Social games appeal to the natural neat freak in all of us. You start out on a homestead overrun by trees and brambles; an empty bakery with only one grimy oven, or at an amazing party with five wasted guests. The game suggests to players that these things are aberrations — dirt needing to be cleaned up — and once you’ve seen it that way, you can’t un-see it. So every time you visit the game after an absence of an hour, a day, a month, the “dirt” is literally the first thing your brain registers and you’re already clicking on drunk party guests to get rid of them before you’ve even checked your inventory.
Naturally, this only works if you like things to be clean. Some people genuinely don’t care if their FarmVille crops aren’t aligned or their party is overrun with paparazzi. So long as the “dirt” doesn’t have a direct effect on the game’s score, this is one trick that won’t work on the untidy social gamer.
Hook # 5 Buyer’s Remorse
“Buyer’s remorse” is a decrease of dopamine in your brain that comes immediately after a spike. Dopamine is a hormone naturally produced in the body that’s associated with the “rewards center” of the brain — telling you that whatever you’re doing is good, awesome, or totally worth having sex with. Shopping is one of the easy ways to trigger a dopamine spike, which is where the “buyer” part comes from.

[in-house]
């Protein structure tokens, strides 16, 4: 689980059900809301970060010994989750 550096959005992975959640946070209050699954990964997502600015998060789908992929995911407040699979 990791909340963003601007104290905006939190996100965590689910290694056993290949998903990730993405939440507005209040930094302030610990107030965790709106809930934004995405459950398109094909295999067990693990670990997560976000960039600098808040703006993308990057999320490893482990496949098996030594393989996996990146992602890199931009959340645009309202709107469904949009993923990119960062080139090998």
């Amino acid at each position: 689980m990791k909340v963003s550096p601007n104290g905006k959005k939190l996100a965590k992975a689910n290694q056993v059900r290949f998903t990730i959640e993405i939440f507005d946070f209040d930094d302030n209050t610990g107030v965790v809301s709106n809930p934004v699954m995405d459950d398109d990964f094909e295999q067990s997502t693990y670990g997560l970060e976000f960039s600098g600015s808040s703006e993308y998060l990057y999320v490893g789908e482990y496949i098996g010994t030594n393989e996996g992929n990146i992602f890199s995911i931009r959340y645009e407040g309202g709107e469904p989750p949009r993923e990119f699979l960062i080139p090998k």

Social games tap into the dopamine feed by restricting the amount of stuff you can do in a game. This comes mostly in the form of an energy meter that decreases whenever you click on something to interact with it. Clicking stuff effectively becomes “buying” an action — it costs one Energy to plow that piece of land, it costs three Confidence to have a showdown with that girl, etc. Once you get started clicking, it’s difficult to stop because it’s a very simple action that apparently costs you nothing.
Once you run out of energy, though, the game hits you with a notice that you can’t do the thing you clicked on. The sudden realization that you can’t do something makes you look at what you’ve already done and feel kind of bad about it. Why did you clear away that tree when clearly you should’ve saved your energy for harvesting crops? You should’ve checked that other character’s stats before blowing your list five Confidence on a showdown you clearly couldn’t win.
The buyer’s remorse feeling makes you evaluate your gameplay and come up with strategies (e.g. “I’ll visit my friend’s place first to build up enough energy to clear that tree and then build the hot dog stand”) — which pretty much guarantees that you’ll be back to play some more. (Source: Gamepro)